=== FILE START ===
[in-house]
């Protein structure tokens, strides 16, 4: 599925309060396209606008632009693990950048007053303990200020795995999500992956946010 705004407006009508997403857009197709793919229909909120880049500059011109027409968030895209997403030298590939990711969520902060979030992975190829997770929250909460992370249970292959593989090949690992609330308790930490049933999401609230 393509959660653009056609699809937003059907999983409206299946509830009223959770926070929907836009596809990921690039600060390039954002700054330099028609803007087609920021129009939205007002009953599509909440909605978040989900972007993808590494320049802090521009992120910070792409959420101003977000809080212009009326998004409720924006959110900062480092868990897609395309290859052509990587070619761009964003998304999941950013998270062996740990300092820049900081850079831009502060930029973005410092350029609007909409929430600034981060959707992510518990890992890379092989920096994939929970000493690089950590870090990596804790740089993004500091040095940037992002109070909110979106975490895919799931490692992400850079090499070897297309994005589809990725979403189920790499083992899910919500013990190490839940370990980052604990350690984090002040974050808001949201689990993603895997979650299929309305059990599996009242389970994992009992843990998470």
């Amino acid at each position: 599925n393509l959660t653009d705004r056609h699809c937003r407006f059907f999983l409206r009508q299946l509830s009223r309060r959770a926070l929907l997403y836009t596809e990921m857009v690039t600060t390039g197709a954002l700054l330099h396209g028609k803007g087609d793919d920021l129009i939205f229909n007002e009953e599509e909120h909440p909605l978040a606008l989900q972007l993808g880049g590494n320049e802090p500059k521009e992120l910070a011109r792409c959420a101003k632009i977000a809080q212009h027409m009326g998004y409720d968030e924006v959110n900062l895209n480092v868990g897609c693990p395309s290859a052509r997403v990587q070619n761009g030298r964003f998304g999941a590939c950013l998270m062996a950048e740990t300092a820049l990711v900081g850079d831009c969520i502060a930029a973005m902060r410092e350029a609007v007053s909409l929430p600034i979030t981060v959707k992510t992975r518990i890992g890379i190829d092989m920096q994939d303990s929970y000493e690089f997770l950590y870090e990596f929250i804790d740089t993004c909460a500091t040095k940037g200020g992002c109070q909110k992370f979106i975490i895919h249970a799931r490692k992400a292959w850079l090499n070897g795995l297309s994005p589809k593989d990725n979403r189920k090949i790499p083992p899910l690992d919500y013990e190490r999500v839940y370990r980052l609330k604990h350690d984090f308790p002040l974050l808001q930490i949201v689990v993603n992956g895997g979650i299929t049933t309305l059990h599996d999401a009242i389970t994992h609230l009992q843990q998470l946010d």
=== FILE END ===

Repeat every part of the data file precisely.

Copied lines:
[in-house]
């Protein structure tokens, strides 16, 4: 599925309060396209606008632009693990950048007053303990200020795995999500992956946010 705004407006009508997403857009197709793919229909909120880049500059011109027409968030895209997403030298590939990711969520902060979030992975190829997770929250909460992370249970292959593989090949690992609330308790930490049933999401609230 393509959660653009056609699809937003059907999983409206299946509830009223959770926070929907836009596809990921690039600060390039954002700054330099028609803007087609920021129009939205007002009953599509909440909605978040989900972007993808590494320049802090521009992120910070792409959420101003977000809080212009009326998004409720924006959110900062480092868990897609395309290859052509990587070619761009964003998304999941950013998270062996740990300092820049900081850079831009502060930029973005410092350029609007909409929430600034981060959707992510518990890992890379092989920096994939929970000493690089950590870090990596804790740089993004500091040095940037992002109070909110979106975490895919799931490692992400850079090499070897297309994005589809990725979403189920790499083992899910919500013990190490839940370990980052604990350690984090002040974050808001949201689990993603895997979650299929309305059990599996009242389970994992009992843990998470």
């Amino acid at each position: 599925n393509l959660t653009d705004r056609h699809c937003r407006f059907f999983l409206r009508q299946l509830s009223r309060r959770a926070l929907l997403y836009t596809e990921m857009v690039t600060t390039g197709a954002l700054l330099h396209g028609k803007g087609d793919d920021l129009i939205f229909n007002e009953e599509e909120h909440p909605l978040a606008l989900q972007l993808g880049g590494n320049e802090p500059k521009e992120l910070a011109r792409c959420a101003k632009i977000a809080q212009h027409m009326g998004y409720d968030e924006v959110n900062l895209n480092v868990g897609c693990p395309s290859a052509r997403v990587q070619n761009g030298r964003f998304g999941a590939c950013l998270m062996a950048e740990t300092a820049l990711v900081g850079d831009c969520i502060a930029a973005m902060r410092e350029a609007v007053s909409l929430p600034i979030t981060v959707k992510t992975r518990i890992g890379i190829d092989m920096q994939d303990s929970y000493e690089f997770l950590y870090e990596f929250i804790d740089t993004c909460a500091t040095k940037g200020g992002c109070q909110k992370f979106i975490i895919h249970a799931r490692k992400a292959w850079l090499n070897g795995l297309s994005p589809k593989d990725n979403r189920k090949i790499p083992p899910l690992d919500y013990e190490r999500v839940y370990r980052l609330k604990h350690d984090f308790p002040l974050l808001q930490i949201v689990v993603n992956g895997g979650i299929t049933t309305l059990h599996d999401a009242i389970t994992h609230l009992q843990q998470l946010d």